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Those groups who do continue to tolerate milk, however, often have exercised great creativity in using the milk of domesticated ungulates, not only of cattle, but also sheep, goats, yaks, water buffalo, horses, reindeer and camels.India is the largest producer and consumer of cattle and buffalo milk in the world.The proportion of rural imports by rail as a percentage of total milk consumption in London grew from under 5% in the 1860s to over 96% by the early 20th century.By that point, the supply system for milk was the most highly organized and integrated of any food product.Possibly the first such instance was in 1846, when St Thomas's Hospital in Southwark contracted with milk suppliers outside London to ship milk by rail.The Great Western Railway was an early and enthusiastic adopter, and began to transport milk into London from Maidenhead in 1860, despite much criticism.In food use, the term milk is defined under Codex Alimentarius standards as: "the normal mammary secretion of milking animals obtained from one or more milkings without either addition to it or extraction from it, intended for consumption as liquid milk or for further processing." This definition thereby precludes non-animal products which may resemble milk in color and texture (milk substitutes) such as soy milk, rice milk, almond milk, and coconut milk. In addition, a substance secreted by pigeons to feed their young is called "crop milk" and bears some resemblance to mammalian milk, although it is not consumed as a milk substitute.The correct name for such products are 'soy beverage', 'rice beverage', etc. Humans first learned to consume the milk of other mammals regularly following the domestication of animals during the Neolithic Revolution or the development of agriculture.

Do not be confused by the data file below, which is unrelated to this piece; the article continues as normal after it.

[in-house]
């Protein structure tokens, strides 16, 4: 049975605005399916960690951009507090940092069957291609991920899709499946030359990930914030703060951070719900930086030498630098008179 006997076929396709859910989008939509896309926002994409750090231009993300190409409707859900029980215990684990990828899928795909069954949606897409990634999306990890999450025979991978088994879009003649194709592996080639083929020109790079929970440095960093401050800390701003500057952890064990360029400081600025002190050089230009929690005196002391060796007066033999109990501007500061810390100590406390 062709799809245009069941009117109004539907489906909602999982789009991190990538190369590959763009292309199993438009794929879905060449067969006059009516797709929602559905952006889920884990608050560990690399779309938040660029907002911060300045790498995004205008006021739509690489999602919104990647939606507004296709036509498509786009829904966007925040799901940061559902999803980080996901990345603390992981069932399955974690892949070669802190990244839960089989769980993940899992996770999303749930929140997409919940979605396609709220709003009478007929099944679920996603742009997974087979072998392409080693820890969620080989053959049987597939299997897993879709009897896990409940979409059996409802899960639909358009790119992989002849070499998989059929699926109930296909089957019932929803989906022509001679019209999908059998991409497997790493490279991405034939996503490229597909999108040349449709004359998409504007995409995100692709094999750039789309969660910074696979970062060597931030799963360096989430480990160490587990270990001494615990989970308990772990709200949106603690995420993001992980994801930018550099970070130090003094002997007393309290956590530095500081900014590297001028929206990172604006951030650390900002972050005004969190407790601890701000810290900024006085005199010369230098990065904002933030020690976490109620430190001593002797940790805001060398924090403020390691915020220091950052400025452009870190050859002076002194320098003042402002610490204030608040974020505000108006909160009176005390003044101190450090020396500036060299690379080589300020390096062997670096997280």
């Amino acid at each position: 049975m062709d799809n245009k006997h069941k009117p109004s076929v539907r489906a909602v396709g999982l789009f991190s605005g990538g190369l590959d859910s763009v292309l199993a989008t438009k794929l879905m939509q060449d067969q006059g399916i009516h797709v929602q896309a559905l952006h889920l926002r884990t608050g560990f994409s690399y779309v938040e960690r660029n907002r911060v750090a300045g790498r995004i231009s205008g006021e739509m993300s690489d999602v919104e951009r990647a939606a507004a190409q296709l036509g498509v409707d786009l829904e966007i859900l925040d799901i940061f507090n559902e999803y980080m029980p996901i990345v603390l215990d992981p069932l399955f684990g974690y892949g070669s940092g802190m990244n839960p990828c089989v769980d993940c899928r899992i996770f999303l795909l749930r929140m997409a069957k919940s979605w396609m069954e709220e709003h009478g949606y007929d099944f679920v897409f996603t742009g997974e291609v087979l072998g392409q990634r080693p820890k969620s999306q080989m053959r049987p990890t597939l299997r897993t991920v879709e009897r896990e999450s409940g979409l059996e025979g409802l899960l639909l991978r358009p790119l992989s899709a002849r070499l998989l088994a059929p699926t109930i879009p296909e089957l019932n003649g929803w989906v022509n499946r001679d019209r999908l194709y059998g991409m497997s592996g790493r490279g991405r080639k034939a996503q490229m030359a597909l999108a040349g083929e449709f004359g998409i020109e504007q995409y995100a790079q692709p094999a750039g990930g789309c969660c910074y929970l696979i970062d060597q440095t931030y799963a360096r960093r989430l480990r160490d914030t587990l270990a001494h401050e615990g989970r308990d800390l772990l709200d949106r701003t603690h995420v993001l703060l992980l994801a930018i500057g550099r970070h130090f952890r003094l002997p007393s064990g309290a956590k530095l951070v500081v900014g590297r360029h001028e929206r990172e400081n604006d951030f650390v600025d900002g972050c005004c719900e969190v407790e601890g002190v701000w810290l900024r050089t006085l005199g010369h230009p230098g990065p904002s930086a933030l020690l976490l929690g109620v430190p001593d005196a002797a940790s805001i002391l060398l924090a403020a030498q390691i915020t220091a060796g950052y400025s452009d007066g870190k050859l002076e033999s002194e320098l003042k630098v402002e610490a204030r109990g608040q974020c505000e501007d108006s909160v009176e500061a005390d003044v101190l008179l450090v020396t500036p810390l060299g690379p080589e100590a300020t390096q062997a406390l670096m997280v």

In 1884, Hervey Thatcher, an American inventor from New York, invented a glass milk bottle, called 'Thatcher's Common Sense Milk Jar', which was sealed with a waxed paper disk.In many cultures, especially in the West, humans continue to consume milk beyond infancy, using the milk of other mammals (especially cattle, goats and sheep) as a food product.Initially, the ability to digest milk was limited to children as adults did not produce lactase, an enzyme necessary for digesting the lactose in milk.In almost all mammals, milk is fed to infants through breastfeeding, either directly or by expressing the milk to be stored and consumed later. Colostrum contains antibodies that provide protection to the newborn baby as well as nutrients and growth factors.Fresh goats' milk is sometimes substituted for breast milk, which introduces the risk of the child developing electrolyte imbalances, metabolic acidosis, megaloblastic anemia, and a host of allergic reactions.
The first glass bottle packaging for milk was used in the 1870s.